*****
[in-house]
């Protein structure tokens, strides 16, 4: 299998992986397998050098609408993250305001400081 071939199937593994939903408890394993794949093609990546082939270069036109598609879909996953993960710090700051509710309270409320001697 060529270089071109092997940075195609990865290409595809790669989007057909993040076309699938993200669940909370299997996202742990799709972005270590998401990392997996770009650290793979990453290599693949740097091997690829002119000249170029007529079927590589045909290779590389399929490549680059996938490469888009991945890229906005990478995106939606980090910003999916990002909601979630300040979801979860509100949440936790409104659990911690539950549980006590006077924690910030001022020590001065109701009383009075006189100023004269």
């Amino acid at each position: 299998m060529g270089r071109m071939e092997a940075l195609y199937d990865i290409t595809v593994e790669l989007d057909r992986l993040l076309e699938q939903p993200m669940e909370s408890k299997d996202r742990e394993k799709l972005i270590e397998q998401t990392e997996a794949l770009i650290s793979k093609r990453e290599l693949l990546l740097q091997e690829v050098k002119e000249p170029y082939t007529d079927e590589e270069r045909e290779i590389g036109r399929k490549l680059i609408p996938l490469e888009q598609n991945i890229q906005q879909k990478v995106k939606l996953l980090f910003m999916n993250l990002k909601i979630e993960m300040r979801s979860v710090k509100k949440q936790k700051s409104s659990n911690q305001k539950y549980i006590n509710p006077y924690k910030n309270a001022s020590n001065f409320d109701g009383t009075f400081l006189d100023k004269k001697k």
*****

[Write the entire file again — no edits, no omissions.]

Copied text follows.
[in-house]
């Protein structure tokens, strides 16, 4: 299998992986397998050098609408993250305001400081 071939199937593994939903408890394993794949093609990546082939270069036109598609879909996953993960710090700051509710309270409320001697 060529270089071109092997940075195609990865290409595809790669989007057909993040076309699938993200669940909370299997996202742990799709972005270590998401990392997996770009650290793979990453290599693949740097091997690829002119000249170029007529079927590589045909290779590389399929490549680059996938490469888009991945890229906005990478995106939606980090910003999916990002909601979630300040979801979860509100949440936790409104659990911690539950549980006590006077924690910030001022020590001065109701009383009075006189100023004269």
């Amino acid at each position: 299998m060529g270089r071109m071939e092997a940075l195609y199937d990865i290409t595809v593994e790669l989007d057909r992986l993040l076309e699938q939903p993200m669940e909370s408890k299997d996202r742990e394993k799709l972005i270590e397998q998401t990392e997996a794949l770009i650290s793979k093609r990453e290599l693949l990546l740097q091997e690829v050098k002119e000249p170029y082939t007529d079927e590589e270069r045909e290779i590389g036109r399929k490549l680059i609408p996938l490469e888009q598609n991945i890229q906005q879909k990478v995106k939606l996953l980090f910003m999916n993250l990002k909601i979630e993960m300040r979801s979860v710090k509100k949440q936790k700051s409104s659990n911690q305001k539950y549980i006590n509710p006077y924690k910030n309270a001022s020590n001065f409320d109701g009383t009075f400081l006189d100023k004269k001697k």